I taught “Going to Meet the Man” yesterday. While I respect this work so much, I also hate it. Or, more specifically, I hate to read it because it is so incredibly gruesome, in the description of the protester being beaten; in the description of Jessie’s sadistic arousal by violence; and even more so, in the description of the lynching at the end. I have never read the final scenes at the lynching without cringing and without wanting to stop reading, turn away, close my eyes to the horror. Yet, I purposefully assign this story every semester, partly to force myself to read it again and again; keeping myself from turning away from horrors of the past, just because they make me uncomfortable.
I was shocked the other day to realize that a couple of the early stories in I, Robot are set in 2015. And yet in Azimov’s fictional 2015, humans have energy harvesting and beaming space stations, can visit other planets in our solar system, and, not to mention, HAVE ROBOTS!!! I’m reliving my “Where’s my Hoverboard?” depression of not too long ago, which on the one hand points to the problem of setting a story in the future, when eventually the future is sure to arrive. On the other hand, I have to respect the choice to go out on a limb and predict that this is what the future may be like, even if the prediction is for over 70 years into the future, and you may not live to see it. And still, despite my yearning for awesome tech, nearly all of the robot stories seem to develop unforeseen problems that can come from advanced technology, so that in the end, the machines might just fulfill one of the deepest fears of sci-fi, when they take over the world. At least when Azimov’s machines take over though, we can rest assured that they’ll follow the first law and have our best interests at heart.
Sure, it’s a little banged up, but then again, so am I.
Revision is one thing, but rewriting entire sections is a daunting task! I have recently been working through some sections that I am re-imagining and beginning each one feels like jumping off a cliff. Changing small details or even adding large sections to previously written chapters has not been very difficult, perhaps because it gives some structure to work within, but it is painful to delete whole sections that I liked. Walking through the writing process to redo those parts isn’t easy either. Each time, I stare at the top of the chapter dreading what is to come. And each time, I have to force myself to jump in with both feet, cutting what needs cutting, no matter what. Tapping my imagination again, trying to come up with something better than before.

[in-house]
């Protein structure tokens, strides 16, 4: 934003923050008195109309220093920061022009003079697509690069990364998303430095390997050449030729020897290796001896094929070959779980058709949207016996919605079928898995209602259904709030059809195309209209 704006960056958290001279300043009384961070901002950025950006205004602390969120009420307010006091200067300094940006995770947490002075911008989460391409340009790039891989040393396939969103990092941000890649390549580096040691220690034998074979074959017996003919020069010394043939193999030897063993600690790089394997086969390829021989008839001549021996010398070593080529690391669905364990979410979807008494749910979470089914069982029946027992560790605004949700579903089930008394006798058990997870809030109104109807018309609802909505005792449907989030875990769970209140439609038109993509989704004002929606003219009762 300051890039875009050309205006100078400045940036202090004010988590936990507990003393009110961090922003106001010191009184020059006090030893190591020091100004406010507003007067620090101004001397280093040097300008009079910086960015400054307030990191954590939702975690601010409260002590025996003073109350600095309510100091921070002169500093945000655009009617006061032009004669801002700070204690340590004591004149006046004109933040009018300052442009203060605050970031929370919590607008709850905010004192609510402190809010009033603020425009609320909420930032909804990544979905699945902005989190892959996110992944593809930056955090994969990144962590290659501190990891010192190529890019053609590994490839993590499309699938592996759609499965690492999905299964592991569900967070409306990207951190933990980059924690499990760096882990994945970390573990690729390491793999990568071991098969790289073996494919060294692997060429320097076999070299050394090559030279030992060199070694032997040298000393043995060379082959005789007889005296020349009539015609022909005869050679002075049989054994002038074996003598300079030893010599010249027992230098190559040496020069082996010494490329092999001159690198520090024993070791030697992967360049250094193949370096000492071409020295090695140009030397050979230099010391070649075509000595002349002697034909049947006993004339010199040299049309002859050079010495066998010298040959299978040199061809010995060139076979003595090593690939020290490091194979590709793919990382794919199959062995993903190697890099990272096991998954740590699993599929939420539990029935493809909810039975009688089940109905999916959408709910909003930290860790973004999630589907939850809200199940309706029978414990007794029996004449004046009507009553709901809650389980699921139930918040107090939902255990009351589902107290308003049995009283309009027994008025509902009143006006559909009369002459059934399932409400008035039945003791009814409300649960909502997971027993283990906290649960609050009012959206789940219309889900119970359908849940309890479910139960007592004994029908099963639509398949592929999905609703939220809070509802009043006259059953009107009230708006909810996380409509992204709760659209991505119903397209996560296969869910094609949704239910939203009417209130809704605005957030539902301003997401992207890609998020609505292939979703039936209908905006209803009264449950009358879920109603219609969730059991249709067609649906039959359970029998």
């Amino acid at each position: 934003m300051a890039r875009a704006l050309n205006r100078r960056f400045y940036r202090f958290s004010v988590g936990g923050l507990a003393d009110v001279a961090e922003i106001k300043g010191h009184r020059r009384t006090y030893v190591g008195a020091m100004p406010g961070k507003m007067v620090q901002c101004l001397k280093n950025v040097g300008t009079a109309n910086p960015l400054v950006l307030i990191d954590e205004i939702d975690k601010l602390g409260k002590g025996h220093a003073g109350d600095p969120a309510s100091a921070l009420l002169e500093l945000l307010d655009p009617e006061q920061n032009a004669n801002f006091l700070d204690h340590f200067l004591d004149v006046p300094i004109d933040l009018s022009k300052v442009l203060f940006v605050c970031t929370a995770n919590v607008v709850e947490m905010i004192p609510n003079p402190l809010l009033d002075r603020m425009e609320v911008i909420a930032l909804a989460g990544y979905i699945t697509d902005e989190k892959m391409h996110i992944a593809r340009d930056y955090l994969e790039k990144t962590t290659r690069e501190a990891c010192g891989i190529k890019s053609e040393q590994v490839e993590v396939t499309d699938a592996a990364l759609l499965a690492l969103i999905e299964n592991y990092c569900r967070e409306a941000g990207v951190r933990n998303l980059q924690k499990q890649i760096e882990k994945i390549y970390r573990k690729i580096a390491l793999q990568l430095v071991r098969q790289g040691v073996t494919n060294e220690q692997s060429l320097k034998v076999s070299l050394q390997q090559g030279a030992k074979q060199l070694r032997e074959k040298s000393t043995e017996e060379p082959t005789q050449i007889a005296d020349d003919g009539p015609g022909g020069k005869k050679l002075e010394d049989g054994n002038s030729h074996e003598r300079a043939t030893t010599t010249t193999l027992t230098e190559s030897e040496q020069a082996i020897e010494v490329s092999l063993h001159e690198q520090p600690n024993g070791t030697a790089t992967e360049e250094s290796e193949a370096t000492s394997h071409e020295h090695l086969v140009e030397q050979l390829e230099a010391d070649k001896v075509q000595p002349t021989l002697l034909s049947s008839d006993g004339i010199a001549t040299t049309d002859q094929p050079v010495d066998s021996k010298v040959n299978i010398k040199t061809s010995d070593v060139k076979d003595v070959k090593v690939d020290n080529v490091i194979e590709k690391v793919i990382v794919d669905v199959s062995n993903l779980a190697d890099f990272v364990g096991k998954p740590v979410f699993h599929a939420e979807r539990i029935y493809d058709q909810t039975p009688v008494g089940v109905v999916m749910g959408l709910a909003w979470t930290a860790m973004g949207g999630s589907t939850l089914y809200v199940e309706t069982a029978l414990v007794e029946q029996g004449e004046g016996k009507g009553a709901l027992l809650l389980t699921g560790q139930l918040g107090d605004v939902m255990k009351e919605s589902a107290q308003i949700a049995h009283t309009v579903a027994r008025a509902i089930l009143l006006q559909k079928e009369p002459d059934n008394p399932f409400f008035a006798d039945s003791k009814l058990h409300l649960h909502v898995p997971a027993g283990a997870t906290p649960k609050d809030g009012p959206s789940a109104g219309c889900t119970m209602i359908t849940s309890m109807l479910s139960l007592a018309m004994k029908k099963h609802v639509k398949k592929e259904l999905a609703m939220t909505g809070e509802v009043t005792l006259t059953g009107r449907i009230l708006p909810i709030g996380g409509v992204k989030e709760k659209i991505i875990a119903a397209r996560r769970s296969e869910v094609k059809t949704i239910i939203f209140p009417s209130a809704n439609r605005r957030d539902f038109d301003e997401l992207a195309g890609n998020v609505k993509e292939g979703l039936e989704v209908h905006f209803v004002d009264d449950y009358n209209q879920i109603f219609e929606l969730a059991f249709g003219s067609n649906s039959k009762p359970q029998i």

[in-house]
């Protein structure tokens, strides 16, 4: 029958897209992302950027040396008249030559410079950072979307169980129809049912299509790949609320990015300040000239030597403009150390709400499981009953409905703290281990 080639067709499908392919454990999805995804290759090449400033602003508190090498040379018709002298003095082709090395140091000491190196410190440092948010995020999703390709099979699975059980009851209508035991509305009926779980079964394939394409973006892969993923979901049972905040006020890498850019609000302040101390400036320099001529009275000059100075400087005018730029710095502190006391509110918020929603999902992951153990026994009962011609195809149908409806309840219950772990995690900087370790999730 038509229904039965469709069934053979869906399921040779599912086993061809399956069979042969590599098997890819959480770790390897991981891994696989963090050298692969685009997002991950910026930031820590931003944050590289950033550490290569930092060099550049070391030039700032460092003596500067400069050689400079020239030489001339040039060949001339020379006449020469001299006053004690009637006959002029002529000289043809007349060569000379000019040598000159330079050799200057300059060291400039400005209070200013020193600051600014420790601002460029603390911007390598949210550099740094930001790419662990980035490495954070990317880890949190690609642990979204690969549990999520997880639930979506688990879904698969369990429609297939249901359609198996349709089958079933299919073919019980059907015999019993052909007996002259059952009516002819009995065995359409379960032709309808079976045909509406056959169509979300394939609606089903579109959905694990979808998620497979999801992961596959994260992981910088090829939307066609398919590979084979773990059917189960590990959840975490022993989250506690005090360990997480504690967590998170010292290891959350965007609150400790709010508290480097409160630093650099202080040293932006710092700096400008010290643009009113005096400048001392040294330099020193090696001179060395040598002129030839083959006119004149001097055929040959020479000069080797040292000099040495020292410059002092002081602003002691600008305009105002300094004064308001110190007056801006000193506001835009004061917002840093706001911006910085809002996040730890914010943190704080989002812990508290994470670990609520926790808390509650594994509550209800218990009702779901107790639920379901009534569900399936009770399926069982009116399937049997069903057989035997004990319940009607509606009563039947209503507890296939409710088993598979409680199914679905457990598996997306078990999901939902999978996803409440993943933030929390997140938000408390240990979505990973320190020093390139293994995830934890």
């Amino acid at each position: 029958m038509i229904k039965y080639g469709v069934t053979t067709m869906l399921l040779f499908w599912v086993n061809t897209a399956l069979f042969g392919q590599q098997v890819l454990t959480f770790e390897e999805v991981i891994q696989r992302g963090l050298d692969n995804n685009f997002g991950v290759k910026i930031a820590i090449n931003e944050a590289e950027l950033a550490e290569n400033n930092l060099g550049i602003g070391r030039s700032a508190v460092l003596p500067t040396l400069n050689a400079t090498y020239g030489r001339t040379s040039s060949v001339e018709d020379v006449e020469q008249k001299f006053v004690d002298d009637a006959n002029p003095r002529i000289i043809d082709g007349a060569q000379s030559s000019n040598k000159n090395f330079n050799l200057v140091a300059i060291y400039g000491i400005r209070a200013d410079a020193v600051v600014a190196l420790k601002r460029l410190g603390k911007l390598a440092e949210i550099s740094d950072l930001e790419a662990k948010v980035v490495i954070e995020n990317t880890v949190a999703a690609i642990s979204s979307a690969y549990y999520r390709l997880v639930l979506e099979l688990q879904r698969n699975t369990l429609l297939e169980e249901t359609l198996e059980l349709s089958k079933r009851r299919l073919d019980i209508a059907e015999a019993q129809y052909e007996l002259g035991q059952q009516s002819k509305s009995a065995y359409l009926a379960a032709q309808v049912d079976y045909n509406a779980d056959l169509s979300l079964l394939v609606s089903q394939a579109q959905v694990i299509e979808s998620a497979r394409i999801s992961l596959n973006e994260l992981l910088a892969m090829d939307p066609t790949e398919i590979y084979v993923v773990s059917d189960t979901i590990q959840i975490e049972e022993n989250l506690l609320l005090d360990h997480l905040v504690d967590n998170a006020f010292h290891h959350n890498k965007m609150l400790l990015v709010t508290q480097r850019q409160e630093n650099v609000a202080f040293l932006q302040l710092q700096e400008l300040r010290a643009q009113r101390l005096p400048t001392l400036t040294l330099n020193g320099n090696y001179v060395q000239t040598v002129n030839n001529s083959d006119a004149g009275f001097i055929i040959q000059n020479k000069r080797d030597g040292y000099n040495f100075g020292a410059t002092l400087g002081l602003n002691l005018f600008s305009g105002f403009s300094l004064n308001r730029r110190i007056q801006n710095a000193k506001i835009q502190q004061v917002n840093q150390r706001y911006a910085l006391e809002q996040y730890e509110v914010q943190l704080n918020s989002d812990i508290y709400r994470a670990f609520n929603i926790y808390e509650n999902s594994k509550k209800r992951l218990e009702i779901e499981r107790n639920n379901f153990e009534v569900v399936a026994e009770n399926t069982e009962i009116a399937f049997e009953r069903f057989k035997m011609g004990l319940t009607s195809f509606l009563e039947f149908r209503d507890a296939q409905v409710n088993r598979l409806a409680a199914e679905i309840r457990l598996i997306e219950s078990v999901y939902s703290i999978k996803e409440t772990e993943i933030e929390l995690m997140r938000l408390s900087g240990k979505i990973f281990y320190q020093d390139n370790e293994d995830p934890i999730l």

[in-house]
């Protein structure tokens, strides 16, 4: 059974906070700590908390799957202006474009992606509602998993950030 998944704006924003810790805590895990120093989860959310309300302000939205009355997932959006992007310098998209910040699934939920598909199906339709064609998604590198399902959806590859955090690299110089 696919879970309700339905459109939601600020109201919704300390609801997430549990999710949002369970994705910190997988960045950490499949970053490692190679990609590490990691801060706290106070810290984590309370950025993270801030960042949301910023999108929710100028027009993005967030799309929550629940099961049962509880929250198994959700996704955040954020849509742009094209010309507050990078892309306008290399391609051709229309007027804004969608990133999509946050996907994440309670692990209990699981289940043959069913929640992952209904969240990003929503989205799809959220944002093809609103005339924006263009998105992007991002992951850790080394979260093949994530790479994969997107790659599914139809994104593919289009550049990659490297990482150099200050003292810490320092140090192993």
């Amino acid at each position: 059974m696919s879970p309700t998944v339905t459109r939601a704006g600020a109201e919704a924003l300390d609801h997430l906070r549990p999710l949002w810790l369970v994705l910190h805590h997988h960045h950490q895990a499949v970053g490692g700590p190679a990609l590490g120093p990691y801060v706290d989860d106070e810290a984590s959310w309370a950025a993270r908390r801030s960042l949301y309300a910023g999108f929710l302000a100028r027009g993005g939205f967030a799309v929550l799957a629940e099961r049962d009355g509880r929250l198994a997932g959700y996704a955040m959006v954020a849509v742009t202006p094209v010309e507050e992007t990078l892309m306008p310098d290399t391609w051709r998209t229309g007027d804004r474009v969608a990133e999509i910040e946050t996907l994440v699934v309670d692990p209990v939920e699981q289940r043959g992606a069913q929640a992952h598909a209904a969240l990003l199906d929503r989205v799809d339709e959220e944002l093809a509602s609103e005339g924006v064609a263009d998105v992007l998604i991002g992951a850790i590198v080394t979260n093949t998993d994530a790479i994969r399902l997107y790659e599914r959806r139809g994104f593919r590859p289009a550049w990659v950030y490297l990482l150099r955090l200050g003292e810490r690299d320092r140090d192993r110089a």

Tans abound, bathed in
reflecting, radiating, vibrating
softly, glowing fluorescent light.
Worn carpet rests under;
never-in-style patterns surround
as ideas are tossed lazily about.
Some have merit,
some do not.
Some are young and vibrant,
most are not.
Reflected, radiated, vibrated
in lifeless fluorescent light,
surrounded by worn tans,
trying not to stand out.
I recently taught Willa Cather’s My Antonio, and it reminded me why I have a dog named Willa. The large scale portrayal of Western settlement in this novel was captivating, and the description in the early chapters of the hardships faced by immigrant families moving to settle a plot of land in Nebraska was astonishing. What do we do today that is on this scale of difficulty? My implication there is that, for most of us, nothing is on this same scale. And it makes me think that something is missing in not having a big national purpose. At the same time, national purpose could be said to have been behind the atrocities that accompanied western expansion too. Still, though, I find in myself the desire to do something big, and it is to that desire that My Antonia speaks. The desire to settle a new land, explore where no one has explored before. The desire to do something different than the ordinary. The desire to have a dream.
What is the point of literature if not to make you feel! Sure, a point of literature can be to bring about change, but the great literature does that by making characters so real, in settings, and situations so identifiable that we can’t help but put ourselves in their places. Whenever I read The Awakening, I feel feelings. And I’ll be the first to admit that I don’t always like to feel feelings. They’re unsettling, even when they’re good because then I want to keep feeling good. I think this must be, at least in part, how Edna Pontelier felt. After feeling lovelusthappiness for the first time in years, she set out to feel more of it. She set out to live deliberately, by her own rules, seeking her own feelings. And I hate how this novel ends. I hate that she ends by walking into the sea, where her feelings were first awakened, but this hatred is a feeling too and perhaps it’s one that could, that can, bring about change.